Ghazal 154, Verse 1


garm-e faryaad rakhaa shakl-e nihaalii ne mujhe
tab amaa;N hijr me;N dii bard-e liyaalii ne mujhe

1) it made me eager/'hot' to lament, the form/shape of the bedding/'young plant'
2) then it gave ease/security in separation, the coldness of the nights, to me


nihaalii : 'A young plant; --a quilt; a mattress, or bedding (stuffed with cotton); a cushion; --a species of small carpet (with a short pile)'. (Platts p.1162)


bard : 'Cold, coldness, frigidity'. (Platts p.146)


liyaalii is the plural of lail , 'night'. (Steingass p.1134)


[1866, to Navab Kalb-e Ali Khan:] [After some difficulties in traveling] I stayed in a smallish house in the sarai of Muradabad. Hungry and thirsty, I wrapped myself in a blanket and lay there. I passed the time till morning reciting this verse of mine: {154,1}.

==Urdu text: Khaliq Anjum vol. 3, p. 1221


That is, having seen the form of the bedding, I became eager to lament: 'Alas, that this form would be near me, and would not be my beloved!' And after my having become 'hot' to lament, the coldness of the night of separation saved my life. (166)

== Nazm page 166

Bekhud Dihlavi:

He says, having seen the form of the bedding, I became absorbed in lamentation: 'alas, that this form would be near me, and would not be my beloved!' My being 'hot' to lament saved my life from the cold of the night of separation; otherwise, I would have died. (222)

Bekhud Mohani:

The meaning is that if the lover doesn't have the beloved, he can't get to sleep. (298)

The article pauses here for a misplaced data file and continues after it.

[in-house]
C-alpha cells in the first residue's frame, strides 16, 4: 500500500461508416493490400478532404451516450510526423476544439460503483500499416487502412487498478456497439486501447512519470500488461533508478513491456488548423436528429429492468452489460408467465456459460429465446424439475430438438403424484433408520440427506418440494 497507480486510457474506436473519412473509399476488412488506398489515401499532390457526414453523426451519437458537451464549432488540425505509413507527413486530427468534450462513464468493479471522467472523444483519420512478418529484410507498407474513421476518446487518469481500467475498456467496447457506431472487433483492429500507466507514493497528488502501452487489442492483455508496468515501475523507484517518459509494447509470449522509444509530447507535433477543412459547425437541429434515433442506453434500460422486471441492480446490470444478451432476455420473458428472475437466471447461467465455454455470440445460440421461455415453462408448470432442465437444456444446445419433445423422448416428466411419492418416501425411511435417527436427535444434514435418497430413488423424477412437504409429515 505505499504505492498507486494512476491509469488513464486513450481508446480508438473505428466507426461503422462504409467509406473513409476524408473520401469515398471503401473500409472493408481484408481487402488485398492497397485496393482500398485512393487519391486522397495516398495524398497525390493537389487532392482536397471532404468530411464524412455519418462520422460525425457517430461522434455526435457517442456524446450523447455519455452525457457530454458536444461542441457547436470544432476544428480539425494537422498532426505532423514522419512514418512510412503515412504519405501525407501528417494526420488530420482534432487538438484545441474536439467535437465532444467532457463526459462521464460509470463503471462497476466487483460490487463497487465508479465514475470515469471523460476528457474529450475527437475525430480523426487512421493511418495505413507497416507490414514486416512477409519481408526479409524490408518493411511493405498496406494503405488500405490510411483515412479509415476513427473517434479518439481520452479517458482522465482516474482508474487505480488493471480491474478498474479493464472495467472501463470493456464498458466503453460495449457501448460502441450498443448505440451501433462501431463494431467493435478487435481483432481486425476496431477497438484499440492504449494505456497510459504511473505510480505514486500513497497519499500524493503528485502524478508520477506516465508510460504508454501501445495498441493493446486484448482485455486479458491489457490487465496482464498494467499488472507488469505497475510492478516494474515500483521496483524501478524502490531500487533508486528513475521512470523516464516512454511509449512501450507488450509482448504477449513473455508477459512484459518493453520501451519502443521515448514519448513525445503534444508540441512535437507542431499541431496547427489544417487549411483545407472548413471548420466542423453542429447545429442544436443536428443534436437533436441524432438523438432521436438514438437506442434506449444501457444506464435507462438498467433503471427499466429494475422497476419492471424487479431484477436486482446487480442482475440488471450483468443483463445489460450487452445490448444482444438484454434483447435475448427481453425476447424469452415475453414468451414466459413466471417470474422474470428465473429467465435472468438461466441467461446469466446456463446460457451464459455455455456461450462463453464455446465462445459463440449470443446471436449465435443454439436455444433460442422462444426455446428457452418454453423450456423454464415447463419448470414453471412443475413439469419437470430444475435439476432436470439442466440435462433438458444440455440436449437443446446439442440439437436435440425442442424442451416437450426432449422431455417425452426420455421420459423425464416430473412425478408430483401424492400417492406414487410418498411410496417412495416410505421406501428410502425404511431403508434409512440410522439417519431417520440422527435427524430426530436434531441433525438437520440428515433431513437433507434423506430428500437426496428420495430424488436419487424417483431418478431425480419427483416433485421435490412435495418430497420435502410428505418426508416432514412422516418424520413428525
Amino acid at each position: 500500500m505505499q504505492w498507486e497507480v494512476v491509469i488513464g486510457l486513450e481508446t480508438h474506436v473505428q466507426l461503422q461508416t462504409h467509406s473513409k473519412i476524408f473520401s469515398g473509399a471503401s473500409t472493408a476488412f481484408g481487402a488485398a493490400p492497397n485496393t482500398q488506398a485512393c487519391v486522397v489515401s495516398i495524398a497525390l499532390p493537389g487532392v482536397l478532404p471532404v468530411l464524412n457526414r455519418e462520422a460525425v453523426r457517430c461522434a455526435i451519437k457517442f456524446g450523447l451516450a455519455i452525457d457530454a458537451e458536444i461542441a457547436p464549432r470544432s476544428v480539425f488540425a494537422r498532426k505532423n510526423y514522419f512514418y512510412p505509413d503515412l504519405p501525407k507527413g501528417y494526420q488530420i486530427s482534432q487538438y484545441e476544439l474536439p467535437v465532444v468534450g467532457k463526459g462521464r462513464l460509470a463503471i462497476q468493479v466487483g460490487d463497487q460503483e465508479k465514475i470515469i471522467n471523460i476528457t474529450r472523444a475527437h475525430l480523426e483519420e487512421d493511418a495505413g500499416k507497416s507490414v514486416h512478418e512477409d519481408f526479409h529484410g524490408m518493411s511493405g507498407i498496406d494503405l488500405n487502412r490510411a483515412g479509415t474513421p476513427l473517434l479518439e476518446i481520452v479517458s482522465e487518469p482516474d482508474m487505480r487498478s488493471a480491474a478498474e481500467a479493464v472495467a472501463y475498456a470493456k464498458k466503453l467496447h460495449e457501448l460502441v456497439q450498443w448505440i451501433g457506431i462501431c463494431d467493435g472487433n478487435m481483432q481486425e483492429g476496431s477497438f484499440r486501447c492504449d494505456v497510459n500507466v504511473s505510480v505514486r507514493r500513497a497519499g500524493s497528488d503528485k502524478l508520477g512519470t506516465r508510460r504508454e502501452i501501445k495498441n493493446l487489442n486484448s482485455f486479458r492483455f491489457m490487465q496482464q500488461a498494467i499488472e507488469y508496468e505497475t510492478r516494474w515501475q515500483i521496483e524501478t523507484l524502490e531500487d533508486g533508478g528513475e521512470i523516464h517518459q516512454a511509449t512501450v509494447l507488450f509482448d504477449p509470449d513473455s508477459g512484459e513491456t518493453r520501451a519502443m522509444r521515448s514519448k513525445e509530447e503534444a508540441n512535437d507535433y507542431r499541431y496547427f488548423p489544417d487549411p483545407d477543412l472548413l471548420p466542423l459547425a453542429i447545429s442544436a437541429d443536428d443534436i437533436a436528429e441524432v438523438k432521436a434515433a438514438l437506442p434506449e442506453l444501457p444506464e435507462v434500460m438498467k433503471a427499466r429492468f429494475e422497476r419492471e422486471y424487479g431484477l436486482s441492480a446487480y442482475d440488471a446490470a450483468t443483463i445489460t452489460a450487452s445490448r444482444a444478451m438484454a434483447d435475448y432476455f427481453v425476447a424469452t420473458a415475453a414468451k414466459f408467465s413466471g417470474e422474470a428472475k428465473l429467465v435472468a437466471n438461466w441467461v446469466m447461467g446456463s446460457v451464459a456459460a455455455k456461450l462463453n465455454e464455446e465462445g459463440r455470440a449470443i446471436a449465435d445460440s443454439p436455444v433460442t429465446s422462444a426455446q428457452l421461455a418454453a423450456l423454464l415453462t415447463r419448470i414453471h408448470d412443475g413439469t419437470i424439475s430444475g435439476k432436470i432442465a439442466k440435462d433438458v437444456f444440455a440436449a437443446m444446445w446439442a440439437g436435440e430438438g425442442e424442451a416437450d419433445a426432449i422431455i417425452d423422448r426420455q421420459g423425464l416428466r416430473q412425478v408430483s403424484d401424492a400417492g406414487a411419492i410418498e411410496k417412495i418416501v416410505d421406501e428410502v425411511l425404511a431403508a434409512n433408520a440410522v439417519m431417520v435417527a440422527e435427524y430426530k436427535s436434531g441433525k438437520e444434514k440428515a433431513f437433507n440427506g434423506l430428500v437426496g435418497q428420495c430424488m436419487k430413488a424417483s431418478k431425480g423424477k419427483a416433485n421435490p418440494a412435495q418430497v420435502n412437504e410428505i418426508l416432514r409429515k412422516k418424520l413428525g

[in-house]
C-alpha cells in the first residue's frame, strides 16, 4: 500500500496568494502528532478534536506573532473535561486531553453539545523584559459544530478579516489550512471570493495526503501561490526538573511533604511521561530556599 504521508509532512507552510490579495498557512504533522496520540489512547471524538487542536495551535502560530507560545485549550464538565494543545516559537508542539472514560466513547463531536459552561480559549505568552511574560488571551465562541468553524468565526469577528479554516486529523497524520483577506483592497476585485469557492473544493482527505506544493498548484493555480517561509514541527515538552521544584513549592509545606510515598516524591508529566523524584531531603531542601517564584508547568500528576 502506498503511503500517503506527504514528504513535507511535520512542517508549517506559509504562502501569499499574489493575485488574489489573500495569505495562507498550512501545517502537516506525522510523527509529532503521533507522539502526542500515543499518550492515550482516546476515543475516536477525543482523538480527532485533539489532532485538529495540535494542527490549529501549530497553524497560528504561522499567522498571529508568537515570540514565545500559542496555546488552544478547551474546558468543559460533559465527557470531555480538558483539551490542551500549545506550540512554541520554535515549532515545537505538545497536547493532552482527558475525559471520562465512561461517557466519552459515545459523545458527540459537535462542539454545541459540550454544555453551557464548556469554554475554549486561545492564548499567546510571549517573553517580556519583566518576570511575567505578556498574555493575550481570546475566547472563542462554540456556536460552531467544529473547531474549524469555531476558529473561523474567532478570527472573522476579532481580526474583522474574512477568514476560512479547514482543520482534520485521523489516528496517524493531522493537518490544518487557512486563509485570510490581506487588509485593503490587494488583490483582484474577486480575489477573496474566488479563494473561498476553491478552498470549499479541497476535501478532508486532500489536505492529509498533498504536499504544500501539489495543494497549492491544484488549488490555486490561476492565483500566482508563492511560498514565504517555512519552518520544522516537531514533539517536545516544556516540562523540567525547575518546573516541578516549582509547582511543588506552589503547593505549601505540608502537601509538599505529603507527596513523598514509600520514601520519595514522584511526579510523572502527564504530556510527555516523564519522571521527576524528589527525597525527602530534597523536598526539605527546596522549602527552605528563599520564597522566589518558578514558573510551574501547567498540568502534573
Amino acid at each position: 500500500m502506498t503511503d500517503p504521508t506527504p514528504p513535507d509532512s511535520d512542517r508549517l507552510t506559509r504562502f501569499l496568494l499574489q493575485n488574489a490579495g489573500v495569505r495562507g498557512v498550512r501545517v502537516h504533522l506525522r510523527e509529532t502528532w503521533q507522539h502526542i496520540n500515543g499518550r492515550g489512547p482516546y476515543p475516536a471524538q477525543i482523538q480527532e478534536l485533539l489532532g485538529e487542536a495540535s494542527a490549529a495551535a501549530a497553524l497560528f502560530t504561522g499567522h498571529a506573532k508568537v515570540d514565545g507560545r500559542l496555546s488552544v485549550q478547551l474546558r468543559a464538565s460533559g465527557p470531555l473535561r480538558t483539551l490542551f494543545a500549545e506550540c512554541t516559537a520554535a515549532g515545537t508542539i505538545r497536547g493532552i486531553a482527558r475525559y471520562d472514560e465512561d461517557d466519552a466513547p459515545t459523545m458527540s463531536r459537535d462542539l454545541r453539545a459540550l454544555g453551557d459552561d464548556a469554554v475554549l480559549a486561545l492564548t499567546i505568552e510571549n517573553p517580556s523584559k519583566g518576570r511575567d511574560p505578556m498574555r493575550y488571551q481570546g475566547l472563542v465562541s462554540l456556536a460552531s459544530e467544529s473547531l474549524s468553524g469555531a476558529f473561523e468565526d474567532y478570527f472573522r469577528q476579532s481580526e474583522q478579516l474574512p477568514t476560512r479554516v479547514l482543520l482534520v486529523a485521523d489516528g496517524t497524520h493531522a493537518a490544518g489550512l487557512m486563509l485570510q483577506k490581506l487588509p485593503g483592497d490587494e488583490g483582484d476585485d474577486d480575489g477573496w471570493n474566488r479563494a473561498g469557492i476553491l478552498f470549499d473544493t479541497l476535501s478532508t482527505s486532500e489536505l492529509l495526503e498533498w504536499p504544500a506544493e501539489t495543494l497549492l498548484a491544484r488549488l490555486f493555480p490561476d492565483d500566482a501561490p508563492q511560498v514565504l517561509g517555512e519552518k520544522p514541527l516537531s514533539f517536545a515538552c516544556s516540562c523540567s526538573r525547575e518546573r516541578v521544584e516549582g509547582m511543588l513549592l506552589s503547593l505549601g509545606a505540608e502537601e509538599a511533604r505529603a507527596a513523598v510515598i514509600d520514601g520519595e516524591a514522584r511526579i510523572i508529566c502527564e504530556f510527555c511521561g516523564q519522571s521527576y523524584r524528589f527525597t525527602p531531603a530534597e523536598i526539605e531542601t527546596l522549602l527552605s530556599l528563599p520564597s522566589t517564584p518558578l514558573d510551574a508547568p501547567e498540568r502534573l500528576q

How often in Urdu would we ever expect to find bard-e liyaalii to express the coldness of the nights? Is this kind of thing just a metrical convenience, or a display of erudition-- or is the verse taking advantage of the power of a 'fresh word'? To go with it, there's the excellent use of tab , which means 'then' but also of course 'heat' (since it's equivalent to tap ).

The piquant thing in the verse is the nihaalii . The first meaning is 'a young plant'-- are we to imagine the beloved's lovely sinuous form as that of a vine or creeper (as is so common in Sanskrit poetry)? If so, then perhaps the lover's passionate lamentation generates so much heat that only (the thought of?) the coldness of the nights-- a sign of winter, when the life of a 'young plant' would be over and it would have been killed by frost-- enables him to achieve a measure of calm.

The commentators prefer the second meaning, which seems to be some kind of quilt, mattress, or bedding. But it's hard to tell what there is about its 'form, shape' [shakl] that is so erotic. Is it just because it's bedding, and thus associated with bed, and with 'union'? Or is there some way that it might be decorated or folded-- in the shape, say, of a bedroll-- that would suggest a human form? And why exactly would the coldness of the nights bring peace? Because then the lover needs to be wrapped in the quilts, bedding, etc., that evoke the beloved's form or presence? Or, on the contrary, because the agitated lover becomes so 'hot' to lament that he flings off the quilts, bedding, etc. (so that he's in 'separation' from them, in a way), and then the night air cools him down? As so often, we're left to answer these questions for ourselves.